Are you sending all mail out via one IP address or both?
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WardElderAuthor Commented:
All email seems to go out of the one IP that is assigned to the Router.  No emails go out the IP's that are assigned to the MX records.  Remember, I do not do One-to-One NAT.  I think all outbound traffic goes ot the Router's IP.  9.9.9.9 in my example.  It does not appear to matter how or what traffic gets into the server, when traffic is sent out the router, it goes out 9.9.9.9.
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Alan HardistyCommented:
Okay - so you have two domains (could be more) all being sent out of one IP Address.  All the receiving server cares about is that the Fully Qualified Domain Name on your SMTP Virtual Server resolves correctly to the same IP Address that is connecting to it.

So if you send mail out of IP 123.123.123.123 and your FQDN is mail.domainabc.com - the receiving server will check DNS to see that mail.domainabc.com resolves to IP Address 123.123.123.123 and that the Reverse DNS name of IP Address 123.123.123.123 is mail.domainabc.com.

When mail servers send mail to your server, they could care less about what name your server is advertising iteslf and hey don't care about your Reverse DNS - this is only relevant when YOU are sending.

Does this make sense?
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WardElderAuthor Commented:
That make perfect sense!...

I am getting my ISP to make some changes right now.  It is 5pm here so I hope they are still working....

I will update you when I have more testing done.
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Alan HardistyCommented:
No problems. I'm about for a couple of hours (11:00pm for me) if you need any further info.

Alan
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WardElderAuthor Commented:
I have made some changes to the Reverse DNS pointer and my FQDN entry.  They now match.  Things still don't work.

Email senders are still get H:RPBL refused messages.  I can not find any information on this H:RPBL blacklist.  I am not listed on any MXToolbox lists.

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Alan HardistyCommented:
Please enter your Router IP in this site:

https://www.senderscore.org/

Seems that they may be using this site to verify how ood your IP Address is and it is not looking good!
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Alan HardistyCommented:
You get a 44 score - I get a 78 score!  Not sure that a higher score is better : (

Looking up a customer of ours - they get a 97 score and a low deliverability risk!  I guess I am nearer the better end of the spectrum and you are not.

Have you been blacklisted lately?
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Alan HardistyCommented:
Visiting http://www.senderbase.org/senderbase_queries/rep_lookup and entering your IP address provides you with a good reputation - so I guess the people you are having problems with might be using a vaguely useless Sender Score Provider.

Probably worth picking up the phone and talking to their IT department.

Alternatively, setup a new SMTP Connector using your ISP's smarthost and send mail for the domain not going anywhere to your ISP's mailserver to deliver to the final destination.
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Alan HardistyCommented:
Okay - more digging brings up this site:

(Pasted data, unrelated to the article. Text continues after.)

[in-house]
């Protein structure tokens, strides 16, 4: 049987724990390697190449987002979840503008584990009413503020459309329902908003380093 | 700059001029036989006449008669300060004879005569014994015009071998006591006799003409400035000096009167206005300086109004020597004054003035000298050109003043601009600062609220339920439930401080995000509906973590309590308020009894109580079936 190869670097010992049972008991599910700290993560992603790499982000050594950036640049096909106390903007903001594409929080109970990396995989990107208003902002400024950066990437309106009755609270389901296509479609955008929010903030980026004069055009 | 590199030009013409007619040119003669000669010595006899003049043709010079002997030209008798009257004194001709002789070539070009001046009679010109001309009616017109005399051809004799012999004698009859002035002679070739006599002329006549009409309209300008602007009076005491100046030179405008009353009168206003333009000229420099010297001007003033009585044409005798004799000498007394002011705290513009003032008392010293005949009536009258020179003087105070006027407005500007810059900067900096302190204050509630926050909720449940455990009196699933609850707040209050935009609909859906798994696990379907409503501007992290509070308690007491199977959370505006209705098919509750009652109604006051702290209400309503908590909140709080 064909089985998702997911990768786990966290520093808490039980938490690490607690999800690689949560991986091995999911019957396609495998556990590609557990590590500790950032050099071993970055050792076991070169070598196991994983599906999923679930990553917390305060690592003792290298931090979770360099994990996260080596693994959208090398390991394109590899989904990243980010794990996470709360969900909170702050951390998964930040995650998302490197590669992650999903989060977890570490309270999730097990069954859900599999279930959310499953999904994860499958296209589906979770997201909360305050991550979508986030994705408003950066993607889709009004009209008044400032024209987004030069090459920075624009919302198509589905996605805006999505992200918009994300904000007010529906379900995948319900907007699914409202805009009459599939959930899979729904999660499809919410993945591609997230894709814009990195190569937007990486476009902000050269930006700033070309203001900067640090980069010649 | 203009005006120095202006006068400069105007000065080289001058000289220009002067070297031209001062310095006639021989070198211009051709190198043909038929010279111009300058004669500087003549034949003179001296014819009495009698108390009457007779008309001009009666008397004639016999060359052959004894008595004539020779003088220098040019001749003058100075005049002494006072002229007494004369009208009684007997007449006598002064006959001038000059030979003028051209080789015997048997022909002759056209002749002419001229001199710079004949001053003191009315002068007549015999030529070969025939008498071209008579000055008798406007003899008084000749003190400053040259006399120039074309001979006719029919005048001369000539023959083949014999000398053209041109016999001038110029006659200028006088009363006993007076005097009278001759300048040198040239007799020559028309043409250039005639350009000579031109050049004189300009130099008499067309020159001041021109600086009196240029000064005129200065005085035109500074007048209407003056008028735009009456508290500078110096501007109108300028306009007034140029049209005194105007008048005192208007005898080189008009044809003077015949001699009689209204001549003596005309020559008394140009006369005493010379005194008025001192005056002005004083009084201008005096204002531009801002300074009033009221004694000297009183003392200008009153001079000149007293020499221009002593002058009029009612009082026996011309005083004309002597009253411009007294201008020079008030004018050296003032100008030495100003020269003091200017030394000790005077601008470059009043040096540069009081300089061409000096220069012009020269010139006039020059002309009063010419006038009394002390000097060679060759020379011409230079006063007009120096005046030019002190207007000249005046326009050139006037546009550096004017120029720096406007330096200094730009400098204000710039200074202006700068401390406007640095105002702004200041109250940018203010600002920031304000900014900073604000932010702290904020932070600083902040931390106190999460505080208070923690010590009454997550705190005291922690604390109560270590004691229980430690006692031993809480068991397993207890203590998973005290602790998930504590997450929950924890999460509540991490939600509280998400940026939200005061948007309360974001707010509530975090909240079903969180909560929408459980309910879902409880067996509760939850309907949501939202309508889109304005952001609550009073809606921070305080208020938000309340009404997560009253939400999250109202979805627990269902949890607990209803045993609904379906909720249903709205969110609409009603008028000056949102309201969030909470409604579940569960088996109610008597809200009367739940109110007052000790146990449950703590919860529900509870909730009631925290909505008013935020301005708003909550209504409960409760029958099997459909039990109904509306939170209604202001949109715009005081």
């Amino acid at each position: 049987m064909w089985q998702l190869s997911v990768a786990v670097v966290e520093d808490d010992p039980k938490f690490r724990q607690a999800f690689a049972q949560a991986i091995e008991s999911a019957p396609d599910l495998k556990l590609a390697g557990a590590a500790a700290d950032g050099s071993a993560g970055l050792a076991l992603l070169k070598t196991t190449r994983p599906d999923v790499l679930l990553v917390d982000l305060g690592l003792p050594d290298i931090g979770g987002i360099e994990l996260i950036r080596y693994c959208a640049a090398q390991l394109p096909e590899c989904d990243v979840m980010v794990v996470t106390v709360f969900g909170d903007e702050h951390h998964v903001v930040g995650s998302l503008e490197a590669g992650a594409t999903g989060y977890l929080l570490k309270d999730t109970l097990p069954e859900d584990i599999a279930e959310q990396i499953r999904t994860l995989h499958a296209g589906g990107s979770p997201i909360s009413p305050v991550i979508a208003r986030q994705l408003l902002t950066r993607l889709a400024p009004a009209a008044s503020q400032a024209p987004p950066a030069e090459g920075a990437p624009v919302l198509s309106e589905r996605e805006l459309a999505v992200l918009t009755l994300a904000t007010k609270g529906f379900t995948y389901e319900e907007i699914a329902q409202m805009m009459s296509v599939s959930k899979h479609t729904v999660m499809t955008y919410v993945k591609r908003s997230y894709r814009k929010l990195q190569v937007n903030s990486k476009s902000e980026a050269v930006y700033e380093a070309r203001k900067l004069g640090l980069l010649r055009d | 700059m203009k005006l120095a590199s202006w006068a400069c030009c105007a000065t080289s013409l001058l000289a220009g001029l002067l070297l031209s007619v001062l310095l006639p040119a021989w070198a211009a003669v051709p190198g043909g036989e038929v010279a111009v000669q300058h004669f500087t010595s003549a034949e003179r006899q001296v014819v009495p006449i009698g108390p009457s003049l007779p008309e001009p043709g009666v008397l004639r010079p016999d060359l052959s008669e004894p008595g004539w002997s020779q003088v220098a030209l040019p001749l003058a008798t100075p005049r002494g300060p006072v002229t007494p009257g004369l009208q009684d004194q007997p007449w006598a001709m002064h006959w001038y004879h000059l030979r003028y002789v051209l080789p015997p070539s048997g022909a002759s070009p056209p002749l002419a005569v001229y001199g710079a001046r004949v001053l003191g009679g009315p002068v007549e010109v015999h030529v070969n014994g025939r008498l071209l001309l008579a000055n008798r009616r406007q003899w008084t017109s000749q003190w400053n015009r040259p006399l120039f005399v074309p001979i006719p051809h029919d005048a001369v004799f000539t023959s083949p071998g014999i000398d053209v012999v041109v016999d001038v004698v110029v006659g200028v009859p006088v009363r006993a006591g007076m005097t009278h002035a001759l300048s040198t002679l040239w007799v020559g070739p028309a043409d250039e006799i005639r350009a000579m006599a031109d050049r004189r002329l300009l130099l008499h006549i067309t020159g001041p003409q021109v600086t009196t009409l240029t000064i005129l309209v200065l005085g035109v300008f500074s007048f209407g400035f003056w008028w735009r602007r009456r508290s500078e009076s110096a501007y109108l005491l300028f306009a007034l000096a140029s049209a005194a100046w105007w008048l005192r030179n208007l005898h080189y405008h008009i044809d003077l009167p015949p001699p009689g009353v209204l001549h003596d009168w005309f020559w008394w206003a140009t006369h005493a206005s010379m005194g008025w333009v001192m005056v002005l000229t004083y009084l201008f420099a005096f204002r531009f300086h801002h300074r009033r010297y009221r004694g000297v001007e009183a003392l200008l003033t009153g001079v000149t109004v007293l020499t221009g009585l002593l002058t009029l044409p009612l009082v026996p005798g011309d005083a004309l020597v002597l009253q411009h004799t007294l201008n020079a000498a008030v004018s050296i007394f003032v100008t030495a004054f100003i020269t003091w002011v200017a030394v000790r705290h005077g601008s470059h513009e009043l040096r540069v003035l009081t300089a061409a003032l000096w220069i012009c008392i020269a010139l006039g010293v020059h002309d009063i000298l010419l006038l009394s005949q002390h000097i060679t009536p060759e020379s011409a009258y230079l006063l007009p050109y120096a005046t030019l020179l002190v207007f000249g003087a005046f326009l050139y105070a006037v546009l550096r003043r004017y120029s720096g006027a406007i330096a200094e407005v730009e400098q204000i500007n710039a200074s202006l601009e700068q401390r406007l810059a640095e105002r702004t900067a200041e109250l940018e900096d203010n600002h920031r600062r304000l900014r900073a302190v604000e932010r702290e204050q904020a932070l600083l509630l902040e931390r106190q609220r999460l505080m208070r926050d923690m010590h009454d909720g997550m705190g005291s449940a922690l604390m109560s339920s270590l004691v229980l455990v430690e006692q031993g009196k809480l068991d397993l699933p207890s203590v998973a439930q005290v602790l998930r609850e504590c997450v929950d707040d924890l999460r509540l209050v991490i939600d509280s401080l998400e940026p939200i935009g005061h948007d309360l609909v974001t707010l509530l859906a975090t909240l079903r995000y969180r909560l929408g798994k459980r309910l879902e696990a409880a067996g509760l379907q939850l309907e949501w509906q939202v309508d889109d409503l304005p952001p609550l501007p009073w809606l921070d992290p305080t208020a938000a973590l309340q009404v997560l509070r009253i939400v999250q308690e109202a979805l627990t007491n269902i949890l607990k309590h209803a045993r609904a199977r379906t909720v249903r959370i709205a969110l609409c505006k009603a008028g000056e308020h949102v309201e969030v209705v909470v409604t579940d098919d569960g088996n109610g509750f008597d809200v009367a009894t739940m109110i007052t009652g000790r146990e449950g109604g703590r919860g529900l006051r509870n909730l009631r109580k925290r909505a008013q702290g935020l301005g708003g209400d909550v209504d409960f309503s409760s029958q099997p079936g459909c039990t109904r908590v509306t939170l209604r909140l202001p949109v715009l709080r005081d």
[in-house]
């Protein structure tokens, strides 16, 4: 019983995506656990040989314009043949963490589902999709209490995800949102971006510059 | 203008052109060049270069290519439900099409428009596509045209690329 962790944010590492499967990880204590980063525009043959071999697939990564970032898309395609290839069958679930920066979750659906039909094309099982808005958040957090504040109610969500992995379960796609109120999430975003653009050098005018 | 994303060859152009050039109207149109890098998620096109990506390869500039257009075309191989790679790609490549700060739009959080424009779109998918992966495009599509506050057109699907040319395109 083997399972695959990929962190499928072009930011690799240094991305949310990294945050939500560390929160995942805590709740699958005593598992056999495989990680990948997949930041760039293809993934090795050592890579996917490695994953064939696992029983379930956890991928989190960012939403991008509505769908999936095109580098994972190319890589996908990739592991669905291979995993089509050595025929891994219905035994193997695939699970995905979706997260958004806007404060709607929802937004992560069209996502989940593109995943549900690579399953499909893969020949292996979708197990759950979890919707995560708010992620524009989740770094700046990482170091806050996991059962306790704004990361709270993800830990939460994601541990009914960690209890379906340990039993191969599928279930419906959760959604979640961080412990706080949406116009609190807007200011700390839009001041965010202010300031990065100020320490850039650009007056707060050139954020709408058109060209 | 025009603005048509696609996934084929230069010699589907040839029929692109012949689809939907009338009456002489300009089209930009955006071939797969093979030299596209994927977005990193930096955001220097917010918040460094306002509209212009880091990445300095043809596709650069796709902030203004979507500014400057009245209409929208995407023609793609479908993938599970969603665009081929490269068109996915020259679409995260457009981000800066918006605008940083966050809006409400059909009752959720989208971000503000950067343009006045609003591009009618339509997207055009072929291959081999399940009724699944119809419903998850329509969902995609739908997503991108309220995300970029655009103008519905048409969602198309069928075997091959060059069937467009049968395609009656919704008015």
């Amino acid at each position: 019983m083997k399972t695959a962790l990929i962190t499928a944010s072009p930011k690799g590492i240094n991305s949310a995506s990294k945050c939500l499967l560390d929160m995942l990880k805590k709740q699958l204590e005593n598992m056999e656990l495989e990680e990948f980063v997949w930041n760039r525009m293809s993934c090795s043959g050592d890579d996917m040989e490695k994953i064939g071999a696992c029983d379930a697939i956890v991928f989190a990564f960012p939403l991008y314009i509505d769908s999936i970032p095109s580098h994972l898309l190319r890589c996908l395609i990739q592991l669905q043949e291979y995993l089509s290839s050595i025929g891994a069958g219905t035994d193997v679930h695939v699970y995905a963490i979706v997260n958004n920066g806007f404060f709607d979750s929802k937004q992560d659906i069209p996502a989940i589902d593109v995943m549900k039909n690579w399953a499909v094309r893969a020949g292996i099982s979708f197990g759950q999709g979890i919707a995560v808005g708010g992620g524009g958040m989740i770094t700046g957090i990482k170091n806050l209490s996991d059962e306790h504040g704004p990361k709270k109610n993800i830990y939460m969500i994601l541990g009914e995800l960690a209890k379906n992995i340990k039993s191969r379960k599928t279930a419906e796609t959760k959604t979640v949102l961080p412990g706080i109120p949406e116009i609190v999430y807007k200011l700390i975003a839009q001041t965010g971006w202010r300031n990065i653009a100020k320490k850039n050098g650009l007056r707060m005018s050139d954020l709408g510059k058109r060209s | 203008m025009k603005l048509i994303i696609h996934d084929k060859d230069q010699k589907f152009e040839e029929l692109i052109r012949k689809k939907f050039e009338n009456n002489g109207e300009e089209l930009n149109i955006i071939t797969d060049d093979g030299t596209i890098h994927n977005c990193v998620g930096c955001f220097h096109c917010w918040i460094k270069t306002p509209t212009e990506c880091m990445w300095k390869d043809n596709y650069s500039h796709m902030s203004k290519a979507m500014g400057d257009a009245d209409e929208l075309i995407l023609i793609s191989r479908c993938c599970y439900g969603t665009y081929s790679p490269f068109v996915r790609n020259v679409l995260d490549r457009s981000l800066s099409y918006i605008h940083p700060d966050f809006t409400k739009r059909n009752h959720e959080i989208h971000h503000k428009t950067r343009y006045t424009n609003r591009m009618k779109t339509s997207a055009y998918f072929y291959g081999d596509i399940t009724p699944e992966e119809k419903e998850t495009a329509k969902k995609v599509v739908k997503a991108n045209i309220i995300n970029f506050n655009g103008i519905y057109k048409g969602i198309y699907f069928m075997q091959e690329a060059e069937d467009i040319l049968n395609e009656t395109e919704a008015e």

http://dns.l4x.org/rnbl.rpdns.net

Enter your IP in there and you will see that you are listed because you have no Reverse DNS entreis.

This site popped up on the Blacklist check on the original https://www.senderscore.org/ site after entering your IP Address.
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WardElderAuthor Commented:
Thanks, I am now trying to get off the lists.  I just hope the changes I made to the Reverse DNS work...
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Alan HardistyCommented:
Once the Reverse DNS has been set and they see that, you should quickly get off the list - but you might need to encourage them.
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Alan HardistyCommented:
I see Reverse DNS of remote.asp....group.com currently.  Is that what you set rDNS as or was this already set?
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Alan HardistyCommented:
As rDNS is currently set as remote.asp.....group.com and remote.asp.....group.com resolves to the same IP address, if you change the FQDN on the server to remote.asp.....group.com - then that is all that is required to make everything correct.

It is the email.asp......group.com that is causing the problem.
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WardElderAuthor Commented:
Yup, that is what I did with the FQDN and the Reveres DNS. I have requested removal from the Blacklists.  
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Alan HardistyCommented:
Okay - looking good on the FQDN side and with Reverse DNS setup - you should be good to get off the blacklist and your mail should flow smoothly.

Fingers crossed you get de-listed asap.
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WardElderAuthor Commented:
All is working again.  Your point on setting the Exchange FQDN to ANY name as long as it matched the FQDN set by my ISP on the RPTR record was the fix.  Both of my SMTP systems now use "THE SAME" FQDN... this solved all the problems in having two SMTP servers sending emails out the same External IP address.  (Getting off the RPTR Blacklists was a pain)
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WardElderAuthor Commented:
One more note, I have a customer with a Sender Score of 100.  They have been around for over 10 years and send thousands of emails.  If things are set correctly and good Spam/AV prevention is in place.. a good score is easy...
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Alan HardistyCommented:
Great news - now go get yourself a score of 100!

Thanks for the points - hope your mail flows smoothly from now on.

Alan